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Family Movie Review: Rush (R)

Rush ChesapeakeFamilyMovieReviewKernel Rating (out of 5): whole-popcorn-kernalwhole-popcorn-kernalwhole-popcorn-kernalhalf-popcorn-kernal

MPAA Rating: R        Length: 123 minutes

Age Appropriate For: 15+. Yes, there’s a lot of sex and cursing in this movie, but the overall theme of competition, perseverance, and determination needed to become the best at any kind of skill is really important, I think, and really masterfully delivered. There is some drinking and smoking; a good amount of cursing; and women’s breasts and buttocks in simulated sex scenes, but they’re shown in a somewhat negative light—with the suggestion that wasting one’s potential with these things is to squander a gift. There are also some frightening crash scenes that send that same message—that racing is a sport that requires precision more than glamour.

‘Rush’ deserves its R rating, but the latest from director Ron Howard shouldn’t be totally off-limits for teens. In probing the feud between Formula One drivers James Hunt and Niki Lauda, Howard presents powerful themes about masculinity, competition, and dedication to one’s craft, raising the question of what’s the better way to live one’s life—with risk or without.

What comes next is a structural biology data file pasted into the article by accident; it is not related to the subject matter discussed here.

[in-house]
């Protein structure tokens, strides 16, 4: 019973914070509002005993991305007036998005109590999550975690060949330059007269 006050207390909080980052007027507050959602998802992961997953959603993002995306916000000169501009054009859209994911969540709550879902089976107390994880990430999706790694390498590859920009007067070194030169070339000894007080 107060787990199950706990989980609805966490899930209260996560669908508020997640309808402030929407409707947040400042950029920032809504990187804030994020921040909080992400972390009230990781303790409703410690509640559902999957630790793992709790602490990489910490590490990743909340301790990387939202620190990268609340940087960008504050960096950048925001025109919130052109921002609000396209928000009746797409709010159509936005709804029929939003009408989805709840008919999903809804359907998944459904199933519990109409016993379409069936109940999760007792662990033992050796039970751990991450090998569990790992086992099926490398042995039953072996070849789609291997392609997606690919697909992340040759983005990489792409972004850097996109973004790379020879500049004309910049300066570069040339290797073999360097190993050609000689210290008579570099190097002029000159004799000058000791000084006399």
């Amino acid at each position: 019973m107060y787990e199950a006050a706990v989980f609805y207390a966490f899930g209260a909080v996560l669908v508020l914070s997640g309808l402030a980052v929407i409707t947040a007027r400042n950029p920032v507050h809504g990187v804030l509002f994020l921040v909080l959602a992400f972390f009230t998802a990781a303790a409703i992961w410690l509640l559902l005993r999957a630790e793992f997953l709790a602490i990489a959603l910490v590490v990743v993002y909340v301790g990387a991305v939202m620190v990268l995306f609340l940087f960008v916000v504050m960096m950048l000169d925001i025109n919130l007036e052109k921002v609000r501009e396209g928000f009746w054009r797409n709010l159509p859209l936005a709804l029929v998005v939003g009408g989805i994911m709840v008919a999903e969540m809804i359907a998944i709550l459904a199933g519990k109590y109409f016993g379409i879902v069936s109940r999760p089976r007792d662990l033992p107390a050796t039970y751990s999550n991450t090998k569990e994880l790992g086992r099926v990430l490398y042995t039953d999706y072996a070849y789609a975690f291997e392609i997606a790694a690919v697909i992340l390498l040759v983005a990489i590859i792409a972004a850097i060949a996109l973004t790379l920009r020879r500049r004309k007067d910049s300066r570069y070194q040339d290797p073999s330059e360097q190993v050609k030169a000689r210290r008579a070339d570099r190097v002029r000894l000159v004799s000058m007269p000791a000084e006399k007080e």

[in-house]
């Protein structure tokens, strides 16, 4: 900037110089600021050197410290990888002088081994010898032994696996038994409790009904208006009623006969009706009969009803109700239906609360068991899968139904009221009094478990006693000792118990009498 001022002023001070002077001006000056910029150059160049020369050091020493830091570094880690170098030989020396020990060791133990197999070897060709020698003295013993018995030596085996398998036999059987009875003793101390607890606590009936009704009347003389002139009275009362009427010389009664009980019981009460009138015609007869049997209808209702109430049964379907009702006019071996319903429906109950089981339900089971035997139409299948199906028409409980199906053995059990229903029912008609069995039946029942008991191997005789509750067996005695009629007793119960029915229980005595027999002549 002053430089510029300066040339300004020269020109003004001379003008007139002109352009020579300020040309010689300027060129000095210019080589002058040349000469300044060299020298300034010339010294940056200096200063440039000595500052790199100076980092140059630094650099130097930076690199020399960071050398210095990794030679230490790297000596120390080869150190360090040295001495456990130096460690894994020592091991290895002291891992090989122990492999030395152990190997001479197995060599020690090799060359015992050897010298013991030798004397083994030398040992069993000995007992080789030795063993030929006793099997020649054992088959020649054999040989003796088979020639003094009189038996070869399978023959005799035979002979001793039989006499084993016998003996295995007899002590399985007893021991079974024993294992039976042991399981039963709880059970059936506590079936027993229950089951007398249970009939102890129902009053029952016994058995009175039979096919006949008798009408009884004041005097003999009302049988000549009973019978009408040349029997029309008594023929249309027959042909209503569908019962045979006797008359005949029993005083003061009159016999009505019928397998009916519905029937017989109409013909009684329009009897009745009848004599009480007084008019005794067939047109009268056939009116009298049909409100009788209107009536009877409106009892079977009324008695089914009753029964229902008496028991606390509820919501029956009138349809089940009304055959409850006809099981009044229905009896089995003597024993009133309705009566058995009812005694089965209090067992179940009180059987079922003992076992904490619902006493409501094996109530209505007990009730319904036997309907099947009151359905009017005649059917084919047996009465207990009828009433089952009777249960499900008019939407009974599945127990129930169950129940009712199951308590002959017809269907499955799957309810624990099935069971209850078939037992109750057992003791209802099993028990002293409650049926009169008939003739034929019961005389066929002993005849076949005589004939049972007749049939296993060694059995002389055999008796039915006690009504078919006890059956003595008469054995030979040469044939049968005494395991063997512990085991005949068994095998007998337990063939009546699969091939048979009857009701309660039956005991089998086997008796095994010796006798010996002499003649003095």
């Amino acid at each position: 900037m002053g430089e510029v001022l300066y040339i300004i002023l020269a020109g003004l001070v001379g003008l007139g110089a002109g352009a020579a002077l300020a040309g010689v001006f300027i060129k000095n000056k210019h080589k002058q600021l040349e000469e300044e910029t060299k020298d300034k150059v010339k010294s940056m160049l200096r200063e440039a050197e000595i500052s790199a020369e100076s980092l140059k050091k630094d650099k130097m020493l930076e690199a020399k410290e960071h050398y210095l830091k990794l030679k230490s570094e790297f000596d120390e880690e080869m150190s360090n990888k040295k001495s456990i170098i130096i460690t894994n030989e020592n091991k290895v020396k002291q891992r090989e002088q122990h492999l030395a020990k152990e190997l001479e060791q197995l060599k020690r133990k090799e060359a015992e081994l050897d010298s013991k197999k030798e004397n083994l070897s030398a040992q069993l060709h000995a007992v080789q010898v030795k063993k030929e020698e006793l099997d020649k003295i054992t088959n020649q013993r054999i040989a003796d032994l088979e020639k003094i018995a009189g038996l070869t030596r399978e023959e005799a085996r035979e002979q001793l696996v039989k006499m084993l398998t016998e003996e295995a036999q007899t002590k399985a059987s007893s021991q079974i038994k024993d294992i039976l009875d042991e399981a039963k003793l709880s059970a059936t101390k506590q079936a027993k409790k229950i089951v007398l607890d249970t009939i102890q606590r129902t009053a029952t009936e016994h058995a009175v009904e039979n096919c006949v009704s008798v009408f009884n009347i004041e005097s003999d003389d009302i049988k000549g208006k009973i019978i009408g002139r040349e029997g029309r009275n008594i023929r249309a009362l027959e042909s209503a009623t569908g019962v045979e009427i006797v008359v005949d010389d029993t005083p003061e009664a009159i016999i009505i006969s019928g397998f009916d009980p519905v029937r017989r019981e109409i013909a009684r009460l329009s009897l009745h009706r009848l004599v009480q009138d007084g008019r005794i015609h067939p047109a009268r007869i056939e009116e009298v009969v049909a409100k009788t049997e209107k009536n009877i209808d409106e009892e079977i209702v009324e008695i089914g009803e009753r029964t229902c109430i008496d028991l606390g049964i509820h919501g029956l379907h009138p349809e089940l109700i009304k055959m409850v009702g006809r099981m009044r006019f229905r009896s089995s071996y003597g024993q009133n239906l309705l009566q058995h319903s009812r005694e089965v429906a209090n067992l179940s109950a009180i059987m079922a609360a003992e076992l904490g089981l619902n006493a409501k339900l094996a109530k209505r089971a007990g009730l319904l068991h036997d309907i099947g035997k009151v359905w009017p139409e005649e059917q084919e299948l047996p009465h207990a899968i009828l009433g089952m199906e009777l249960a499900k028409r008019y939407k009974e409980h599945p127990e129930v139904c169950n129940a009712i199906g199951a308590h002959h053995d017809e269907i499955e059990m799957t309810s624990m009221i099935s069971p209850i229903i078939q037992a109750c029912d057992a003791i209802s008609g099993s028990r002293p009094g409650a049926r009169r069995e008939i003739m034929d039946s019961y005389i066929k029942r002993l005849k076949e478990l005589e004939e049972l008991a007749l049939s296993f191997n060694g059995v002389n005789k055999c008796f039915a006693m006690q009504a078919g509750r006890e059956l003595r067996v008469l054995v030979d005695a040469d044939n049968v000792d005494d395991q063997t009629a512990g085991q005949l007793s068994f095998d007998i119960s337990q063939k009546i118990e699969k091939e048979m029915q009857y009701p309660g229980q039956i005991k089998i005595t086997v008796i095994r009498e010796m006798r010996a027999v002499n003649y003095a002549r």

By Roxana Hadadi

The posters and trailers for director Ron Howard’s latest, “Rush,” make you think this is a Chris Hemsworth movie, he of the long blond hair, the strapping Aussie you may know better as Thor. But as Formula One driver James Hunt, Hemsworth is just half of “Rush”—the movie is carried far more by his co-star Daniel Brühl as Hunt’s nemesis, driver Niki Lauda. Together, the men effectively capture the competition that drove these men to racing extremes, to engineering innovation, to athletic prowess. It’s an emotional, strong film, one that should entrance fathers and sons alike.

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